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County searching for new planning/zoning head

Posted: February 5, 2013 4:58 p.m.
Updated: February 6, 2013 5:00 a.m.


Kershaw County Administrator Vic Carpenter is currently looking for someone new to lead the county’s Planning and Zoning Department. Former director John Newman left the position in December after serving since June 2006. Carpenter didn’t clarify the cause of Newman’s exit, simply categorizing it as a “personnel matter.” Assistant County Planner Carolyn Hammond will head the department on an interim basis.

No time frame exists as far as finding someone new, Carpenter said, but he hopes to get the position filled as soon as possible.

“We want to get the best person we can. It’s going to be a mix of experience, background, someone who will fit in well with the community, and someone who deals well with the public,” Carpenter said.

The director’s role involves a number of responsibilities, but is summarized in a job description listed on the county’s website as coordinating the activities of the department to ensure the proper enforcement and administration of the county’s zoning ordinances and building and land development standards. The position also involves the implementation of the county’s comprehensive plan. The job description additionally calls for a bachelor’s degree, with a graduate degree preferred, in architecture, engineering, regional or urban planning, or a closely related field

Carpenter stressed the importance of the director’s job within the county’s operations, while also noting the new hire would need to show the ability to tactfully and effectively handle requests from county residents. 

“It’s a pretty critical position in trying to ensure that the county’s ordinances are enforced, while at the same time dealing with the public in a fashion that allows them to feel that the county is working with them and for them and not against them,” Carpenter said.

He also pointed to the benefits of having a director with local knowledge due to the need to handle certain issues on a community level.

“I wouldn’t limit it to Camden, the Midlands, or just South Carolina. It’s still going to be based on who is the best person, who will be the best fit for the job that we’re looking for. I’m not going to limit it to anywhere,” Carpenter explained. “Having said that, there is a logical value to having someone who has a better feel for local and statewide issues. That kind of person is going to probably be more likely to be able to step into a job and be able to do it in a fashion we’re looking for.”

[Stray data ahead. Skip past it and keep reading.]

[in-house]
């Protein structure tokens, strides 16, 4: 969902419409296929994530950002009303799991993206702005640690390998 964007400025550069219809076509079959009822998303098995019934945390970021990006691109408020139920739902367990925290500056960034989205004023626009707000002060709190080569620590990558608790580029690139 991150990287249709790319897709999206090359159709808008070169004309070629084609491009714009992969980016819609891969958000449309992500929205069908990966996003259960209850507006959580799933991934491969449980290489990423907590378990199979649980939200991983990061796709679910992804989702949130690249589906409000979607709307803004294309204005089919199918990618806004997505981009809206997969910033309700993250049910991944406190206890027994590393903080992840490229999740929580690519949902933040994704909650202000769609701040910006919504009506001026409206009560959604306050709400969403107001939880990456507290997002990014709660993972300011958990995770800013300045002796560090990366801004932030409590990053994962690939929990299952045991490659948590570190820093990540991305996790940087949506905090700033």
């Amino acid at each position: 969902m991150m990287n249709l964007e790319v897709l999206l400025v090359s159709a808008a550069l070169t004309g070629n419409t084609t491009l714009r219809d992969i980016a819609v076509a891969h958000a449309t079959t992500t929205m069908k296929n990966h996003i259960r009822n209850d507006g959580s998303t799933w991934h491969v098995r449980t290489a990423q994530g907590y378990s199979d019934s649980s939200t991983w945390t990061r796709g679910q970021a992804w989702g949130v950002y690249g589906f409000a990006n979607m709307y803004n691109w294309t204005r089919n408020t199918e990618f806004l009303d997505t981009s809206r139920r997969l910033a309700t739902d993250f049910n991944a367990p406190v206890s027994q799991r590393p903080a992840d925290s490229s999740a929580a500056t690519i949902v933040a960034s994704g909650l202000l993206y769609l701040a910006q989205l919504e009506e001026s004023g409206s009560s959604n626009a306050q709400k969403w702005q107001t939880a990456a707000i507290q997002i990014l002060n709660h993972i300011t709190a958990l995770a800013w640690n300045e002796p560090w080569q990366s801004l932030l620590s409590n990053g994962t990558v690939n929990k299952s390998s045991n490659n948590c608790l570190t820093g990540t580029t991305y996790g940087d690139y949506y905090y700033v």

In order to cast a wide net, the county is advertising the position, which entails a starting salary listed at $57,418, through a number of different agencies.

“We’re advertising it regionally in statewide organizations, professional organizations, associations of counties, and municipal associations. We’re looking regionally for the best person we could find,” Carpenter said.   

He also said that while some larger counties split up planning and zoning, most applicants with a certain level of experience have strong knowledge of both.

“It’s one of those fields that tend to have a lot of overlap. Planners tend to be very involved in zoning, especially in smaller counties, he said.

Additionally, Carpenter said while the county’s comprehensive plan helps to provide a “snapshot” of the community’s needs, the actual development of the document is linked more to the county’s Planning and Zoning Commission than the department director. 

“As far as enforcing the comprehensive plan -- of course those are state mandates, and that plan is updated every five years -- but the actual day-to-day activities are more focused on the zoning administration than on the planning aspect of it.”

The Planning and Zoning Commission, which meets once a month, works with the Planning and Zoning Department, serves as an advisory board to Kershaw County Council, conducts public hearings and makes recommendations related to zoning requests.



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